The study collects all occurences of the names CONDRAN, CONDREN, CONDRIN, CONDRON worldwide. These names are to be found principally in Ireland and in the Irish diaspora in the United Kingdom, the United States and Australia. My own interest began with researching my mother's CONDRAN family in Nottingham, UK.
The CONDRAN one-name study includes the variants CONDRAN, CONDREN, CONDRIN, CONDRON (and the occasional CONDRUN). This is inevitable since, certainly up to the beginning of the twentieth century, the spellings of the names seem to occur pretty much interchangeably in the records. The most common spelling is CONDRON.
It seems likely that most if not all lineages of people with these names link back originally to Ireland. Although not a definite indication of ultimate origins, the distribution of householders with the name CONDRON and variants in the Griffiths Valuation of Ireland 1848-1864 is suggestive. The names CONDRAN, CONDREN, CONDRIN, CONDRON are uncommon even in Ireland. In the Griffiths Valuation of Ireland index (http://www.failteromhat.com/griffiths.htm) there are only 132 heads of household with these names. Of these, 33 are in County Laois (also known as Leix, formerly Queens County) and 25 in County Offaly (formerly Kings County), suggesting that the names perhaps originate in this central midlands area of Ireland. The next highest aggregations of people with these names are 22 in Dublin (County and City) and 18 in County Kildare. It would be natural for there to have been a migration from the provinces towards Dublin, and Kildare is situated directly between Dublin and the counties of Offaly and Laois.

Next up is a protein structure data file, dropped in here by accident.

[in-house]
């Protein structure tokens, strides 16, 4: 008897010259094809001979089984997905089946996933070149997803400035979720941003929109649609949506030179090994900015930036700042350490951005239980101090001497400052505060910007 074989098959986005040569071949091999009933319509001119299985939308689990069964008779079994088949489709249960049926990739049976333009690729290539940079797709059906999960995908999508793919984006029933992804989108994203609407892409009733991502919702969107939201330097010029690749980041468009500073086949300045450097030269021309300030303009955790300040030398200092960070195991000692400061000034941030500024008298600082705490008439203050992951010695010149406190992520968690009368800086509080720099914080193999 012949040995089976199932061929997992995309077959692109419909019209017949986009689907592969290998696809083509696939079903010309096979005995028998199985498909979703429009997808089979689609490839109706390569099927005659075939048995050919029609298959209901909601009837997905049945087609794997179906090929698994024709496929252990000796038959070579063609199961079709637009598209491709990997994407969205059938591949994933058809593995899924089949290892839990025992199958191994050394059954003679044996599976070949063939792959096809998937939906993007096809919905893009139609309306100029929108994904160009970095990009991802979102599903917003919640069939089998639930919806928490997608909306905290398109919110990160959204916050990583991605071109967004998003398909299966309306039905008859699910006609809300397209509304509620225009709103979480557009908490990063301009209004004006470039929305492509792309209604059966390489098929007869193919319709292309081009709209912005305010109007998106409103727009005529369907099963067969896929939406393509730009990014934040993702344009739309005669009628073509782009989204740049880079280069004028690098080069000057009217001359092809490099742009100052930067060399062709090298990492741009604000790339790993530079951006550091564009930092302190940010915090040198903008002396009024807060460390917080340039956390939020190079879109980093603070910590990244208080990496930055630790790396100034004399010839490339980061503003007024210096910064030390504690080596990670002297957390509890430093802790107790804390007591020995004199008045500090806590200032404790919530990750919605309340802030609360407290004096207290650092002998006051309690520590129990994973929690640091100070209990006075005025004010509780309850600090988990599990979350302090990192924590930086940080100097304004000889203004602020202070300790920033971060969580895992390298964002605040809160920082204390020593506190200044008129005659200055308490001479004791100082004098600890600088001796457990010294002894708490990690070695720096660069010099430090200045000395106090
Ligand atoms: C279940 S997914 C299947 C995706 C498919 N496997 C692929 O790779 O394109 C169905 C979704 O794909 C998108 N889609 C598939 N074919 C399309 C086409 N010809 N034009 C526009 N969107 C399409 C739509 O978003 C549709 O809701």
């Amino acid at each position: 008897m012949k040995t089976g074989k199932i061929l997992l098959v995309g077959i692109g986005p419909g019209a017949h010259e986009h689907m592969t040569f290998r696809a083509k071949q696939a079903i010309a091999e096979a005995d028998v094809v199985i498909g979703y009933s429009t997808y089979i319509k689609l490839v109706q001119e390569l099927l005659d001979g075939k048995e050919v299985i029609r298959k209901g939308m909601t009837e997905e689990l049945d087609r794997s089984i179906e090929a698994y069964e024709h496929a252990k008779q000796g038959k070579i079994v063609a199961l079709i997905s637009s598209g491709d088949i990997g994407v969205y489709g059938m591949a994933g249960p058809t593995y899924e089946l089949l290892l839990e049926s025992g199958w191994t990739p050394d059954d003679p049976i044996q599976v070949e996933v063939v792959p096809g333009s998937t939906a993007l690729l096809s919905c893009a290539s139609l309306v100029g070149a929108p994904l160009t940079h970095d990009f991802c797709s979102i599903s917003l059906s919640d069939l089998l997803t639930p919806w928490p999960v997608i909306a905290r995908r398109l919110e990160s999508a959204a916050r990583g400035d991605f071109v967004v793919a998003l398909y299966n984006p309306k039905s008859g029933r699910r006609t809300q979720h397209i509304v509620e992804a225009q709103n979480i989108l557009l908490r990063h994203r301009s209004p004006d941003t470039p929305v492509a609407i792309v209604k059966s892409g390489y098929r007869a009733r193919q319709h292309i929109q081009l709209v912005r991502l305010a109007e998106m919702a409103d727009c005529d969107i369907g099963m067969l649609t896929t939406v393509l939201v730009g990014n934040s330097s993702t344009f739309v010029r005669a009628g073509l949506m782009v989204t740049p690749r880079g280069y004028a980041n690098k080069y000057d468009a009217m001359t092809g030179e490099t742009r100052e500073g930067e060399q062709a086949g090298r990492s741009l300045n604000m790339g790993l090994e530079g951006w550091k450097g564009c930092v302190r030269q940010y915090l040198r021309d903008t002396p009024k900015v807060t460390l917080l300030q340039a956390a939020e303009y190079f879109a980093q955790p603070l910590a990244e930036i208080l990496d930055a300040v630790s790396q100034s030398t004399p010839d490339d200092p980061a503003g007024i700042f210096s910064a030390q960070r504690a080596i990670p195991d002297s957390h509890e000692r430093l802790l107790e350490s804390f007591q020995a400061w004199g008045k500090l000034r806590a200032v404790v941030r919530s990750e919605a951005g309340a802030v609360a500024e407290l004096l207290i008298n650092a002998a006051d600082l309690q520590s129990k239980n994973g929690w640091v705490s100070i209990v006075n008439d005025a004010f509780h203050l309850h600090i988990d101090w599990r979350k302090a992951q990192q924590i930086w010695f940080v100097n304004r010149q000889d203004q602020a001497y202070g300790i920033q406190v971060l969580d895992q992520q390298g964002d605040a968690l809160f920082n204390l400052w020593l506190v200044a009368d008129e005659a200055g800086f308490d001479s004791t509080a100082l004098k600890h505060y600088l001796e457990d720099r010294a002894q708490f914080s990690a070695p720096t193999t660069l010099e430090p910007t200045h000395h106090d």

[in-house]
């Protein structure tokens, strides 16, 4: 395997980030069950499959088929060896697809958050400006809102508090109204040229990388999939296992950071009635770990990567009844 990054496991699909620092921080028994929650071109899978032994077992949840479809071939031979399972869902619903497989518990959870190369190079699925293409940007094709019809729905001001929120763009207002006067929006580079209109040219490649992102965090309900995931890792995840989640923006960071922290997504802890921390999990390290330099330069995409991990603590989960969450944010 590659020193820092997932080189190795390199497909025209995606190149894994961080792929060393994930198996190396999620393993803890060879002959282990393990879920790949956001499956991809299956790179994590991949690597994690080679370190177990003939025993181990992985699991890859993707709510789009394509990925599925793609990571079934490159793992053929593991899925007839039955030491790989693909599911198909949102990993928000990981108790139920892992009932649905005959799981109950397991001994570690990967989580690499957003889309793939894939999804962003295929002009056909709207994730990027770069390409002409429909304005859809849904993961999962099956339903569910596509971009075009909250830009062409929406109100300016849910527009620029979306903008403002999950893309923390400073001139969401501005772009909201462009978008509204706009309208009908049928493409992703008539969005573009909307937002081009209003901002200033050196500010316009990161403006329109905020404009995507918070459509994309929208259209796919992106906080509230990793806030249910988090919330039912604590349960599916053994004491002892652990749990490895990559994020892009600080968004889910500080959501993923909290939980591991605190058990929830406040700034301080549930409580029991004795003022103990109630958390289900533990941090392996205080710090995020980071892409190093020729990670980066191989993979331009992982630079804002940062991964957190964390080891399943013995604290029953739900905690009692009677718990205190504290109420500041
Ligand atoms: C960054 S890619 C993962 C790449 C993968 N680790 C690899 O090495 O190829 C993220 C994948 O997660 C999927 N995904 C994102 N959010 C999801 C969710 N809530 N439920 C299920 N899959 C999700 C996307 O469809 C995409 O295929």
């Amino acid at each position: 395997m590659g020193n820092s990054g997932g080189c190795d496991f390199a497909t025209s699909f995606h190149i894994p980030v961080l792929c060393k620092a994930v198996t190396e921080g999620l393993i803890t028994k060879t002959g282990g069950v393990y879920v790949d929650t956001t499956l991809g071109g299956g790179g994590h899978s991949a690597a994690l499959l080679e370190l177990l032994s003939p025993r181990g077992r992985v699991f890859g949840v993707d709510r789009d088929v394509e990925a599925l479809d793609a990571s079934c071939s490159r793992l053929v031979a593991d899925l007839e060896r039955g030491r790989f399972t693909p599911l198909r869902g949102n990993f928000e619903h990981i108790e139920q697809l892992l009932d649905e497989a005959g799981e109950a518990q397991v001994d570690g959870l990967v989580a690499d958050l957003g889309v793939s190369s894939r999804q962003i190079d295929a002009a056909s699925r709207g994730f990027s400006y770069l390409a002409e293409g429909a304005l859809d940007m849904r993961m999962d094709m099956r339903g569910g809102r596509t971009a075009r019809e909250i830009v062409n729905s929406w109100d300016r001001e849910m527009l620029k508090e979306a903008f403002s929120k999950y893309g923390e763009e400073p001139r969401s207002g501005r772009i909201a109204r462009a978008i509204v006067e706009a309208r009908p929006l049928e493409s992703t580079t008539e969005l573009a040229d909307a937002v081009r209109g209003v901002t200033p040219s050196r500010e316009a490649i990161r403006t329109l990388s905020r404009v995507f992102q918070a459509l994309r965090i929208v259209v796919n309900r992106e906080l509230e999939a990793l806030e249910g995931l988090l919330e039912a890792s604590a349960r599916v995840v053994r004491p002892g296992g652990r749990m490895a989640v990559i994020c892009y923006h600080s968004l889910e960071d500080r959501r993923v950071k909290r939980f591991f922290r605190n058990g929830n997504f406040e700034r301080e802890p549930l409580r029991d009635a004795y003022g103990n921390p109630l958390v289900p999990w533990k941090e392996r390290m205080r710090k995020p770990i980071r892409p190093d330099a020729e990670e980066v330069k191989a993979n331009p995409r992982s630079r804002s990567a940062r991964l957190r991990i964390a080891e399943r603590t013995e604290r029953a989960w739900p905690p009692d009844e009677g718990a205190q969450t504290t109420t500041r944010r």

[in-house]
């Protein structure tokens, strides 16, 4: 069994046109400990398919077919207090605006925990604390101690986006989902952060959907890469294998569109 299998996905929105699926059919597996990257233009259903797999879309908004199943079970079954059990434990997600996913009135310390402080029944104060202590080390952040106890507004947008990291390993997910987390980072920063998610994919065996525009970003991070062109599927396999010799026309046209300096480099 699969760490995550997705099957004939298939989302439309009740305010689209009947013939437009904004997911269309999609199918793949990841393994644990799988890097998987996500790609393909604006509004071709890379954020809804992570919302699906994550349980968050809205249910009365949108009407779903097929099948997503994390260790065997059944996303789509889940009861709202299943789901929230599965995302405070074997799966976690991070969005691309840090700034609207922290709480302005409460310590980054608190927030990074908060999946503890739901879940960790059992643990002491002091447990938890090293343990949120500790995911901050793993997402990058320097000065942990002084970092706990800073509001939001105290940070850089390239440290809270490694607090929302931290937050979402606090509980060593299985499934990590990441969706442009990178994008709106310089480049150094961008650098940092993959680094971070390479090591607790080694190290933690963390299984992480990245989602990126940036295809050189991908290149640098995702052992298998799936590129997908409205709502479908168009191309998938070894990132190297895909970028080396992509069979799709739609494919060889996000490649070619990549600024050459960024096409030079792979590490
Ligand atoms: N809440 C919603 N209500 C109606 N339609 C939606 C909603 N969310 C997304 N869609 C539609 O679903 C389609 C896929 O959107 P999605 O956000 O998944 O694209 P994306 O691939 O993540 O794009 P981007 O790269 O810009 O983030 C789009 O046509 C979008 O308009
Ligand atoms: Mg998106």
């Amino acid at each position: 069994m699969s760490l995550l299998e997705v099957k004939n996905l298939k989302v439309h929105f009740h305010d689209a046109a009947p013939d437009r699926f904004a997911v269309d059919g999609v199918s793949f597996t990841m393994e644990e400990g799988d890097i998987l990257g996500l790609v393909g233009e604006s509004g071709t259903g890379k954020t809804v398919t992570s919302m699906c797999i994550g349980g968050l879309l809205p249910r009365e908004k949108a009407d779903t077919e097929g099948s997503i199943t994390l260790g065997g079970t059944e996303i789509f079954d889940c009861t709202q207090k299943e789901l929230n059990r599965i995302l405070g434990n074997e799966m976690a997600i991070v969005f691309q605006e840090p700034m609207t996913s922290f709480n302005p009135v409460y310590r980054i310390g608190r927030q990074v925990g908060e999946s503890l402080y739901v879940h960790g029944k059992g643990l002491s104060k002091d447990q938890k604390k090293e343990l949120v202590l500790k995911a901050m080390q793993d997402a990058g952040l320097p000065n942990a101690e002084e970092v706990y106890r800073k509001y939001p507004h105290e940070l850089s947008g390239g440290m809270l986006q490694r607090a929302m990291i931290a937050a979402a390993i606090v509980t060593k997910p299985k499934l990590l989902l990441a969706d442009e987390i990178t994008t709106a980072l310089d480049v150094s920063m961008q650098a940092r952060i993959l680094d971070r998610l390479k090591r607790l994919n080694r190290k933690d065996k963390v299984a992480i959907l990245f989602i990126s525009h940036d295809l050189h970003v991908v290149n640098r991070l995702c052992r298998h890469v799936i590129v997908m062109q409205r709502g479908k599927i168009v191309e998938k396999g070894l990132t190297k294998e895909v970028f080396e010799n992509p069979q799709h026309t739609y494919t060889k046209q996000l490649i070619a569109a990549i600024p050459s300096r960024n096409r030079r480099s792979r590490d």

I have heard it said that 'condron' means in Gaelic someone who stands on in the prow of a boat spotting shoals of fish. Whether there is substance in this I cannot at present say.
A French origin for the name, perhaps from the town of Condren in Picardie, north-east of Paris, cannot at this stage be completely ruled out. Certainly there was a seventeenth century French theologian, Father Charles de Condren (1588-1641) ,who was the second Superior General of the Congregation of the Oratorians. A biography, 'Charles de Condren' by M.V. Woodgate, was published by Newman Press (Westminster, MD, USA) in 1949.
The surnames CONDRAN, CONDREN, CONDRIN, CONDRON are uncommon. In the 1881 census of England and Wales there are 189 people in total with these names (CONDRAN:29, CONDREN:29, CONDRIN:2, CONDRON:129), with a further 33 in the 1881 census of Scotland (CONDRAN:3, CONDREN:3, CONDRIN:9, CONDRON:18). An extract of an Office of National Statistics database of surnames in use in England, Wales and the Isle of Mann in September 2002 (http://www.taliesin-arlein.net/names) indicates just over 1000 people with these names, as follows: CONDRAN:21, CONDREN:202, CONDRON:839. In 2002 this makes CONDRON the 7590th most common name in the UK, with CONDRAN and CONDREN being much rarer still (87652th and 21183th respectively).
For further information, contact:
Prof Michael J Thompson
5840 Flagstaff Road,
This page last updated 13 January 2012.
Profiles of other one-name studies registered with the Guild may be found here.